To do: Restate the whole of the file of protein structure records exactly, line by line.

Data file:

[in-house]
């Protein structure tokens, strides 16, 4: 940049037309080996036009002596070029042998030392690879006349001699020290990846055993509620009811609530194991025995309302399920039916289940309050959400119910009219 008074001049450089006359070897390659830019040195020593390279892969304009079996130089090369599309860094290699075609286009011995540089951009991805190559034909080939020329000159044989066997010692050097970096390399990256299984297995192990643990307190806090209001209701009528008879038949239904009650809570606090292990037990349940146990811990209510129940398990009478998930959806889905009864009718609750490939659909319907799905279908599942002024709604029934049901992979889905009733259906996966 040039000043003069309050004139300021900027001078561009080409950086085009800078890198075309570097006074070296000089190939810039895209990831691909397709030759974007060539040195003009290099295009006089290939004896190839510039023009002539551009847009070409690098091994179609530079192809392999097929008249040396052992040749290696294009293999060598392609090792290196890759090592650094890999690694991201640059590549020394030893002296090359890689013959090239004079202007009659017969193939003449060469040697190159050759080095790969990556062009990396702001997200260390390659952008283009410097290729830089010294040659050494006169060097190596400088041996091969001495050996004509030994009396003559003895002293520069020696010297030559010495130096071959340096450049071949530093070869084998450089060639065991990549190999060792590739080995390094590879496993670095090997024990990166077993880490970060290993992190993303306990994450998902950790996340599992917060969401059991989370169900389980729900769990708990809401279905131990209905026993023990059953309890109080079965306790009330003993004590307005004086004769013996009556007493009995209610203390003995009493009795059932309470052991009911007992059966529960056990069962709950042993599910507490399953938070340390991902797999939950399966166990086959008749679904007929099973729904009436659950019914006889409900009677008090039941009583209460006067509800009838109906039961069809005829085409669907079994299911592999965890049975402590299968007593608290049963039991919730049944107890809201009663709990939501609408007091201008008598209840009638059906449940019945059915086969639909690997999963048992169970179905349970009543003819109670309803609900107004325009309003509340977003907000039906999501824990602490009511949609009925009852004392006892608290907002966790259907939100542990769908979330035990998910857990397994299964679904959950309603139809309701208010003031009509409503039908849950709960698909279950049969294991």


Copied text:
[in-house]
């Protein structure tokens, strides 16, 4: 940049037309080996036009002596070029042998030392690879006349001699020290990846055993509620009811609530194991025995309302399920039916289940309050959400119910009219 008074001049450089006359070897390659830019040195020593390279892969304009079996130089090369599309860094290699075609286009011995540089951009991805190559034909080939020329000159044989066997010692050097970096390399990256299984297995192990643990307190806090209001209701009528008879038949239904009650809570606090292990037990349940146990811990209510129940398990009478998930959806889905009864009718609750490939659909319907799905279908599942002024709604029934049901992979889905009733259906996966 040039000043003069309050004139300021900027001078561009080409950086085009800078890198075309570097006074070296000089190939810039895209990831691909397709030759974007060539040195003009290099295009006089290939004896190839510039023009002539551009847009070409690098091994179609530079192809392999097929008249040396052992040749290696294009293999060598392609090792290196890759090592650094890999690694991201640059590549020394030893002296090359890689013959090239004079202007009659017969193939003449060469040697190159050759080095790969990556062009990396702001997200260390390659952008283009410097290729830089010294040659050494006169060097190596400088041996091969001495050996004509030994009396003559003895002293520069020696010297030559010495130096071959340096450049071949530093070869084998450089060639065991990549190999060792590739080995390094590879496993670095090997024990990166077993880490970060290993992190993303306990994450998902950790996340599992917060969401059991989370169900389980729900769990708990809401279905131990209905026993023990059953309890109080079965306790009330003993004590307005004086004769013996009556007493009995209610203390003995009493009795059932309470052991009911007992059966529960056990069962709950042993599910507490399953938070340390991902797999939950399966166990086959008749679904007929099973729904009436659950019914006889409900009677008090039941009583209460006067509800009838109906039961069809005829085409669907079994299911592999965890049975402590299968007593608290049963039991919730049944107890809201009663709990939501609408007091201008008598209840009638059906449940019945059915086969639909690997999963048992169970179905349970009543003819109670309803609900107004325009309003509340977003907000039906999501824990602490009511949609009925009852004392006892608290907002966790259907939100542990769908979330035990998910857990397994299964679904959950309603139809309701208010003031009509409503039908849950709960698909279950049969294991």